Monday, June 04, 2007
Now advertisers are trying to capitalize on the growing ability of the general public to produce their own videos by drafting the creative abilities of consumers to make advertisements for big companies. This tactic has several advantages for the companies. Most obviously, with these programs largely appearing in the form of contests, advertisers get a wide pool of ads to choose from for relatively little money per ad. But this tactic goes beyond simple economics. Ads made by amateurs have the advantage of appealing to consumers in an entirely different way than professionally produced ads do. For one thing, the ads are presumed to be made by people who have some kind of a passion for the product that's the subject of the video. Because of the fact that real people are endorsing that product, there's a lot more credibility in the ad than would come from someone who's being paid to produce the ad.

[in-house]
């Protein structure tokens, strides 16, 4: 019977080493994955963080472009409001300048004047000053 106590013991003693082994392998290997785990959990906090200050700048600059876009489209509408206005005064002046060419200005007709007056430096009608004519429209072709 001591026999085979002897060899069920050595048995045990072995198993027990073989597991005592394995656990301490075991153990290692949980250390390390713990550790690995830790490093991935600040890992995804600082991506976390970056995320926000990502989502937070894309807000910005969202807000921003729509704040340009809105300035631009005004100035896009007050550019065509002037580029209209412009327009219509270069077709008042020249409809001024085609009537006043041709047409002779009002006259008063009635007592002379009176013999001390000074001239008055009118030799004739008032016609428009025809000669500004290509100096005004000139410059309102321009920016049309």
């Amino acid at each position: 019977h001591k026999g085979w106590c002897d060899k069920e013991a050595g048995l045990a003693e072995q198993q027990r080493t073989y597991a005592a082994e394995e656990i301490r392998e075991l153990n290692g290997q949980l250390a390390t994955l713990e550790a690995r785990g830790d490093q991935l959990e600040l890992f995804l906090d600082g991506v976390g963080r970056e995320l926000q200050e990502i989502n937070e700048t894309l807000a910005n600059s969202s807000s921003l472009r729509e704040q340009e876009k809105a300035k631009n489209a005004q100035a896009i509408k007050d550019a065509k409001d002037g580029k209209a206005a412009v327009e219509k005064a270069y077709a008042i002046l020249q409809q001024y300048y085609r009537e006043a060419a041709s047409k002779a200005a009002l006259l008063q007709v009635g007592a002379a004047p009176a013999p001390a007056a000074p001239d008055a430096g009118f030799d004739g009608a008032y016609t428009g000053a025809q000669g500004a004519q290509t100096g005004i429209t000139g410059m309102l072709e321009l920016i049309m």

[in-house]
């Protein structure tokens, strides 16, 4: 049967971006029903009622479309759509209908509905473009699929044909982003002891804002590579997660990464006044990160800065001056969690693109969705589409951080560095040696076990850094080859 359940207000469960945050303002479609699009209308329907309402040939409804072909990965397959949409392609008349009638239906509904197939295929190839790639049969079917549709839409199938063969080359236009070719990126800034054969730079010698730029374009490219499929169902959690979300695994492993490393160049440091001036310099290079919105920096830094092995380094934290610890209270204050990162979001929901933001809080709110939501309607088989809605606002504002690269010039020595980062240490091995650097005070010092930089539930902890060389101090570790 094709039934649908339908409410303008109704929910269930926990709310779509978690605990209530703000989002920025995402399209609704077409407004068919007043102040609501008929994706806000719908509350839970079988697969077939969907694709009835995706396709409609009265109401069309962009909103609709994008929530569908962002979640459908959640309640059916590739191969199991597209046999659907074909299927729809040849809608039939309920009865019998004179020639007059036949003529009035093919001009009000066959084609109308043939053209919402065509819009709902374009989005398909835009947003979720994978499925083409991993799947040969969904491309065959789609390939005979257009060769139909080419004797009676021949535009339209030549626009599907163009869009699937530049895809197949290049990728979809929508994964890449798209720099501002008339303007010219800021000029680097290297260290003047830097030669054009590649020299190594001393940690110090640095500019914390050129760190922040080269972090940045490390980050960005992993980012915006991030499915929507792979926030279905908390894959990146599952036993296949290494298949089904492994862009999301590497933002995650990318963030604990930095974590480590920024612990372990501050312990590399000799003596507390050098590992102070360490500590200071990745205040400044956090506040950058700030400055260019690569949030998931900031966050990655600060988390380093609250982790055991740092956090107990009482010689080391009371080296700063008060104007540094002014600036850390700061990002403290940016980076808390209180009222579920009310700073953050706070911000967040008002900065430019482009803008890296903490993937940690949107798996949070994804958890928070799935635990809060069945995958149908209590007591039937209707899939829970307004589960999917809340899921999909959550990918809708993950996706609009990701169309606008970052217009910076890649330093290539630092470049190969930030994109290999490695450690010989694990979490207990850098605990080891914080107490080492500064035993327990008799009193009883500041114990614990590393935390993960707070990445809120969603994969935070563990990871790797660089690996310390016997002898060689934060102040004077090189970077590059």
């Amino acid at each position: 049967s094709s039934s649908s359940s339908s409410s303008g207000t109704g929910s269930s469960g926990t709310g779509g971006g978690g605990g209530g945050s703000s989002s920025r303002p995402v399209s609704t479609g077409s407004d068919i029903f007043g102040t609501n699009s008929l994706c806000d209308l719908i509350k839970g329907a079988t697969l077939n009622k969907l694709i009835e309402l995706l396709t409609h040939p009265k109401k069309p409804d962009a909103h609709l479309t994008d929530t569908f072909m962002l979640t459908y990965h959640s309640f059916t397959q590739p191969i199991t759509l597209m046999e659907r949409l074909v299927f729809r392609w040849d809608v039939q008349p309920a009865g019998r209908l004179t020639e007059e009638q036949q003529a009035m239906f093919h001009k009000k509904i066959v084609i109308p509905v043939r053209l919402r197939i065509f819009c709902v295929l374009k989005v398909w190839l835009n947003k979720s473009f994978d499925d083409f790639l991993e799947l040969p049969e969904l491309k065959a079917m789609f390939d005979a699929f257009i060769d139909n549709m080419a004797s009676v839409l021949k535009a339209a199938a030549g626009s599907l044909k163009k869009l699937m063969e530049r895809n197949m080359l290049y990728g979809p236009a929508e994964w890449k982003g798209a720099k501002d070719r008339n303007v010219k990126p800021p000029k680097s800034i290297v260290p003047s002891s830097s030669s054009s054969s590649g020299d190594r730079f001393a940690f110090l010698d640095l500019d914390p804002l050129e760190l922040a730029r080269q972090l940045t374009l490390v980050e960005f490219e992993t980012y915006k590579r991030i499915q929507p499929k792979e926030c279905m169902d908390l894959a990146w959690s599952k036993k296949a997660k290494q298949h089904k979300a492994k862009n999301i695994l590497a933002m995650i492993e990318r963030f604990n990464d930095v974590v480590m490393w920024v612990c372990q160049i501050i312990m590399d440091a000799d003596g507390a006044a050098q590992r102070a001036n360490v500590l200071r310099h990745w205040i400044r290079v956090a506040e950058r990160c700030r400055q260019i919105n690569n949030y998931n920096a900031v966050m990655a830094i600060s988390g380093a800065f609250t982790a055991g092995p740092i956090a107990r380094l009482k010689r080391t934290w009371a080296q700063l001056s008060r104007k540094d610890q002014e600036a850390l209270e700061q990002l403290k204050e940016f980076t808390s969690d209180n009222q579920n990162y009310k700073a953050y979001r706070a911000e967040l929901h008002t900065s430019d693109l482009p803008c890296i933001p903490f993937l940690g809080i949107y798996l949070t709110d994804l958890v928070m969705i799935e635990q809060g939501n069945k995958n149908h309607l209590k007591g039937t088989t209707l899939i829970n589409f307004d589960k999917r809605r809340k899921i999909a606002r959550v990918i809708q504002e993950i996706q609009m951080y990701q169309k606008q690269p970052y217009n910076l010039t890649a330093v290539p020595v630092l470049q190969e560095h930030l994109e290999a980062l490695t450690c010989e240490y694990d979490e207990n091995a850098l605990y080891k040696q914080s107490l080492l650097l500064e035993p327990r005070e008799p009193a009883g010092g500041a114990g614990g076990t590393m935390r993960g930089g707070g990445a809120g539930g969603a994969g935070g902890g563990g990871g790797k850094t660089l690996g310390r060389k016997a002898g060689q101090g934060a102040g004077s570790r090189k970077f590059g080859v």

Unfortunately for these companies though, the motives of people participating in these contests aren't always so pure. Many of the participants submit ads in an effort to gain attention that may lead to a job in advertising. Then there are the ads submitted that make fun of the product being advertised. These satirical ads were featured in a recent campaign by Chevy to promote its Tahoe. While there were plenty of ads praising the Tahoe, the campaign also served as an opportunity for people to blast the Tahoe as a gas guzzler and all that the label implies about energy security and the environment.
Even if newer video technology is fracturing the sense of common ground that we have previously enjoyed as a result of TV as a society, at least it also means that individuals can express themselves as never before.